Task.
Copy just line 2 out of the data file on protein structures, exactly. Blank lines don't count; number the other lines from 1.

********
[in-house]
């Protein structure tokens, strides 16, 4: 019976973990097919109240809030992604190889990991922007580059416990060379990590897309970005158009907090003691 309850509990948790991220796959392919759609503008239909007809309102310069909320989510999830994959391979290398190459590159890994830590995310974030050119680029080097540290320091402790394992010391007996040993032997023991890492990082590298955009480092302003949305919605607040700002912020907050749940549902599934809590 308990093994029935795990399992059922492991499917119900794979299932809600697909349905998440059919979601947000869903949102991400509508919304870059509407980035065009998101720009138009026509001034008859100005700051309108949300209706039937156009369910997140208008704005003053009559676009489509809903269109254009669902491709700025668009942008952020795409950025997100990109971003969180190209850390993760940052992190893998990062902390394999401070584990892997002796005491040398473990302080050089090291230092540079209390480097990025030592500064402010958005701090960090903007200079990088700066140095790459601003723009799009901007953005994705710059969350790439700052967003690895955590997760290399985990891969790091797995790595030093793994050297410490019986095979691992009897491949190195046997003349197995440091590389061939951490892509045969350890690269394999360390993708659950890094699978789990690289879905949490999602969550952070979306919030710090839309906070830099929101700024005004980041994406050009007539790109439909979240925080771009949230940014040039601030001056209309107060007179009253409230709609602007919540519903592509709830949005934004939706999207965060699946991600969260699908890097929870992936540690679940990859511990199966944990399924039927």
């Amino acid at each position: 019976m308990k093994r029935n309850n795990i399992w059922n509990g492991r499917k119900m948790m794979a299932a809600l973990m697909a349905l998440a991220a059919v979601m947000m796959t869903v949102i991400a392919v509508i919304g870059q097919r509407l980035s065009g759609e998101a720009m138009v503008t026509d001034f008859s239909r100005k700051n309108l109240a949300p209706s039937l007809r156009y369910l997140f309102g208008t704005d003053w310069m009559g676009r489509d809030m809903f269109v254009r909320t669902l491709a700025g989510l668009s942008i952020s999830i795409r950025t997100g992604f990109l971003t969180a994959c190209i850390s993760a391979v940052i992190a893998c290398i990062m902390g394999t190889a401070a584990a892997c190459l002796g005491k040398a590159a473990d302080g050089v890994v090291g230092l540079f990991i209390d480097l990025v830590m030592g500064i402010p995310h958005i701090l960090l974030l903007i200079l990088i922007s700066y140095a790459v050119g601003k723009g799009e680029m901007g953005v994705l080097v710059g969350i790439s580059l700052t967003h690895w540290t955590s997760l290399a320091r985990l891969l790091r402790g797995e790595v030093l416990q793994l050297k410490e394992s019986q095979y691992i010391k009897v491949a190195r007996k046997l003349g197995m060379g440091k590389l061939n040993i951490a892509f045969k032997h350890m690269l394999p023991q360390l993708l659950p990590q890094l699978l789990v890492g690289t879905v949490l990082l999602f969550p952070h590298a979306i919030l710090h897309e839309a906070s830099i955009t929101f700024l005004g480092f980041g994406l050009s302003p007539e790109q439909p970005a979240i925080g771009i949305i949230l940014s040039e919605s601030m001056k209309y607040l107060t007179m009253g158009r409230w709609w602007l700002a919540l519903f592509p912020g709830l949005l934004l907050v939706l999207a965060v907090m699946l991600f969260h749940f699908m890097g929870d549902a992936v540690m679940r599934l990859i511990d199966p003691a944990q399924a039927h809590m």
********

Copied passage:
């Protein structure tokens, strides 16, 4: 019976973990097919109240809030992604190889990991922007580059416990060379990590897309970005158009907090003691 309850509990948790991220796959392919759609503008239909007809309102310069909320989510999830994959391979290398190459590159890994830590995310974030050119680029080097540290320091402790394992010391007996040993032997023991890492990082590298955009480092302003949305919605607040700002912020907050749940549902599934809590 308990093994029935795990399992059922492991499917119900794979299932809600697909349905998440059919979601947000869903949102991400509508919304870059509407980035065009998101720009138009026509001034008859100005700051309108949300209706039937156009369910997140208008704005003053009559676009489509809903269109254009669902491709700025668009942008952020795409950025997100990109971003969180190209850390993760940052992190893998990062902390394999401070584990892997002796005491040398473990302080050089090291230092540079209390480097990025030592500064402010958005701090960090903007200079990088700066140095790459601003723009799009901007953005994705710059969350790439700052967003690895955590997760290399985990891969790091797995790595030093793994050297410490019986095979691992009897491949190195046997003349197995440091590389061939951490892509045969350890690269394999360390993708659950890094699978789990690289879905949490999602969550952070979306919030710090839309906070830099929101700024005004980041994406050009007539790109439909979240925080771009949230940014040039601030001056209309107060007179009253409230709609602007919540519903592509709830949005934004939706999207965060699946991600969260699908890097929870992936540690679940990859511990199966944990399924039927």